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Russia Unexpectedly Returns to the Gold Standard

Since the beginning of the Ukraine war, the Russian rouble has gone on a downward spiral. The Russian currency has suffered numerous hits, mostly from restrictions in the form of sanctions coming from both the west and east. Furthermore, since a lot of businesses have pulled out from Russia, the demand for the currency is abhorrently low. It’s so low, in fact, that the country is limiting foreign currency purchases to retain a semblance of value. In an unexpected move, however, Russia reinstated the gold standard, hoping that it would result in at least a short-lived stabilization.

In late February and early March, the rouble slid over 70%, wreaking desolation on Russia’s domestic economy. It created an urgent need to mend the situation by whichever need was immediately available. One move that the government tried to apply is requesting that Russian gas be purchased in roubles. That would doubly aid the ailing economy, bolstering the currency and attracting the usual gas sale profits. The other is the recent decision to peg the rouble against gold and interlink the value of the two.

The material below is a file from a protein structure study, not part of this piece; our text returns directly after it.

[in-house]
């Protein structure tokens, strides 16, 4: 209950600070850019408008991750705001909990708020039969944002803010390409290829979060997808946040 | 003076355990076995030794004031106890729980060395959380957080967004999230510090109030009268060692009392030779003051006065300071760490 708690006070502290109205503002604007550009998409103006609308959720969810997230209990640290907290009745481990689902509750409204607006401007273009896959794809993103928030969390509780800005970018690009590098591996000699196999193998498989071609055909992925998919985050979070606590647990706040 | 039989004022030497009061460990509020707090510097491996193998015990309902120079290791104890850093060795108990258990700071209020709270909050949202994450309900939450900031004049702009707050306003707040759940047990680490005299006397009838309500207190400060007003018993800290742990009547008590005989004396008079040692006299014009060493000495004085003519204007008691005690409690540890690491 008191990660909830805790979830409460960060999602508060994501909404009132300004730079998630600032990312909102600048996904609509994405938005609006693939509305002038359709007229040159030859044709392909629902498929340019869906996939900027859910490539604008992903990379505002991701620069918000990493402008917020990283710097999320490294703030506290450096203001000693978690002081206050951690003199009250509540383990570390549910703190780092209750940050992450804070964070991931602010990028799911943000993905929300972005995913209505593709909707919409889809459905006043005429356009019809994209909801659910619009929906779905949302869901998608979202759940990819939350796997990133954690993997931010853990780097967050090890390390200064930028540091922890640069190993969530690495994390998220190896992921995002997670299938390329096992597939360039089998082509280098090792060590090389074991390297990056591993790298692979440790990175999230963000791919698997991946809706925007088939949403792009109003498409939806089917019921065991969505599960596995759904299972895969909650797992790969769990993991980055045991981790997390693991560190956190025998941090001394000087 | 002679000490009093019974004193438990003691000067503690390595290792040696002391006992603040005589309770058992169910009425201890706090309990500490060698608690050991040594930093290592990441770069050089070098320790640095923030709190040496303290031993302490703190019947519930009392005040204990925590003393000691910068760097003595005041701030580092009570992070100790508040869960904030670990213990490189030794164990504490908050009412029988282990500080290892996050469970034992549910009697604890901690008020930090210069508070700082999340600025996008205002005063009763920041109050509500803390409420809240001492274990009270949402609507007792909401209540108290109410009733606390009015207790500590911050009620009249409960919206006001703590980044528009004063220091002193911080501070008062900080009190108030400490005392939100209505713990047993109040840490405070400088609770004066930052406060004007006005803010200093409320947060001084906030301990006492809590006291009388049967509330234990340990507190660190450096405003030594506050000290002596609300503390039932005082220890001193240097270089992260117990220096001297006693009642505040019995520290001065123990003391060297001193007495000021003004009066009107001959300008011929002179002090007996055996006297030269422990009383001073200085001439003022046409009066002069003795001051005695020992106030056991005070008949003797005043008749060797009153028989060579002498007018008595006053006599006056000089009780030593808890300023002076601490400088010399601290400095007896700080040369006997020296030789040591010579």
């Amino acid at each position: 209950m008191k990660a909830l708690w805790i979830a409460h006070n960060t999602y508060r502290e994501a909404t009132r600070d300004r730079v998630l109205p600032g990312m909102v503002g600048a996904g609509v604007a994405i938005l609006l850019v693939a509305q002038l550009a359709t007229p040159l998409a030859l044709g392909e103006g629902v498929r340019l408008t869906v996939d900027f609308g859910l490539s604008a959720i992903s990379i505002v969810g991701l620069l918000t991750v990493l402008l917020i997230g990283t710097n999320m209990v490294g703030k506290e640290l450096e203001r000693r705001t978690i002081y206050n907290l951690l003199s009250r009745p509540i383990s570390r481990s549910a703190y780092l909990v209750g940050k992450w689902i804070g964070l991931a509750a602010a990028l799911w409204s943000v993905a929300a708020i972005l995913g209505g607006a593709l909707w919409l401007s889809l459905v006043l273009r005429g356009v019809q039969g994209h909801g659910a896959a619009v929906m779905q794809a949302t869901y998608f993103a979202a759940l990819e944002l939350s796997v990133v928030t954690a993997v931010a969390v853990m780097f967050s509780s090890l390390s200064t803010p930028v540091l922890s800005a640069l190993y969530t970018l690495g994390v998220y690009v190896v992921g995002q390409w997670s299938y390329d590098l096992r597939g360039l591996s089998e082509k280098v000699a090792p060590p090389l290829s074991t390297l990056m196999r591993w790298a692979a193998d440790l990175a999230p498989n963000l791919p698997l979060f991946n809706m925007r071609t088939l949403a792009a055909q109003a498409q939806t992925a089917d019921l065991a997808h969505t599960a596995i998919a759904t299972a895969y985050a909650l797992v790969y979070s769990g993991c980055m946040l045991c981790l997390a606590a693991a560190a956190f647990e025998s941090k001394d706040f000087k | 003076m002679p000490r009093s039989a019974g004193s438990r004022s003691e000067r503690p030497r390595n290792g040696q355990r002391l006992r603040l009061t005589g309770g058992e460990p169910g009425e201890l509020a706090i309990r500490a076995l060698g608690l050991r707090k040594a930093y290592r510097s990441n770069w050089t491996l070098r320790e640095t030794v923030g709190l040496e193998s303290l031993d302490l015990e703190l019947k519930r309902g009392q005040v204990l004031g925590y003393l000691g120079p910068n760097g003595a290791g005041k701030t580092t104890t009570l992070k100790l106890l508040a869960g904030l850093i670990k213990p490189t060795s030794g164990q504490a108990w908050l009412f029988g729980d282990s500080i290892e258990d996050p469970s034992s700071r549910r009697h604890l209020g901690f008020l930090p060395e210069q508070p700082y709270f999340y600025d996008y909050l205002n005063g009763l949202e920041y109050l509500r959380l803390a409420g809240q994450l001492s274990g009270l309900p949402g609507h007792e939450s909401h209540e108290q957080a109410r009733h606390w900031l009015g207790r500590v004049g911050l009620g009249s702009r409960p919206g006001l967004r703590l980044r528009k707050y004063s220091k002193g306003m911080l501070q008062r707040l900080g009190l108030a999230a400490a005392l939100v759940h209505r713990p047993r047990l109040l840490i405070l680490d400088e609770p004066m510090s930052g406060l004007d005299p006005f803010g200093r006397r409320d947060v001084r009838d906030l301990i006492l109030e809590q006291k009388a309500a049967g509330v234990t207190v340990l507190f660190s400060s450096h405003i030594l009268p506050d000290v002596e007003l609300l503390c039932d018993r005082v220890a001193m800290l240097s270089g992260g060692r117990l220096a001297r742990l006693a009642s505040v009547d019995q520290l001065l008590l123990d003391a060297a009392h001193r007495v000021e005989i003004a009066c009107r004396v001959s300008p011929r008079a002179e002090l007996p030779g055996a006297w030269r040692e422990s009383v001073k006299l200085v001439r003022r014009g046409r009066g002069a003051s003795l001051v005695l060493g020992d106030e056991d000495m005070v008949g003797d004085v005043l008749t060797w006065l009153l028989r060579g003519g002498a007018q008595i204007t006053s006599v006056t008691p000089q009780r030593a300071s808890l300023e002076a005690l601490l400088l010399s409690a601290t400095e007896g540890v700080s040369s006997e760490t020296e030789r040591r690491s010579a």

Russia hasn’t expressed its currency in gold parity since 1999. Following the gold standard was abandoned by world powers in the 20th century. However, Putin envisions that his new agreement will last for a bit over four months, spanning March 28th to June 30th. Currently, the price is 5,000 roubles for a gram of gold, which is equal to about 60 US dollars or 53 euros.

Russia’s switch to the gold standard doesn’t come without any strings attached. Namely, one caveat is that they need to exchange the rouble for gold for anyone that requests to do so. That’s where the issue lies within gold standard adherence, as it may only deepen already present shortcomings.

If people were concerned with the rouble’s value, they could attempt to exchange their reserves for gold. That goes for investors and ordinary people alike, potentially causing mass gold withdrawal requests. That destabilizes the fixed rate as the demand for the rouble plummets and the requests for gold soar. However, it’s likely not meant as a long-term cure anyway; rather, it’s to stop the immediate hemorrhage.

Now we’re left in a waiting game. If Russia’s economic partners submit to its request of paying in roubles for gas, Putin’s move may pay dividends. However, if imports stop, it may be just the blow that stops Russia’s assault in its tracks.




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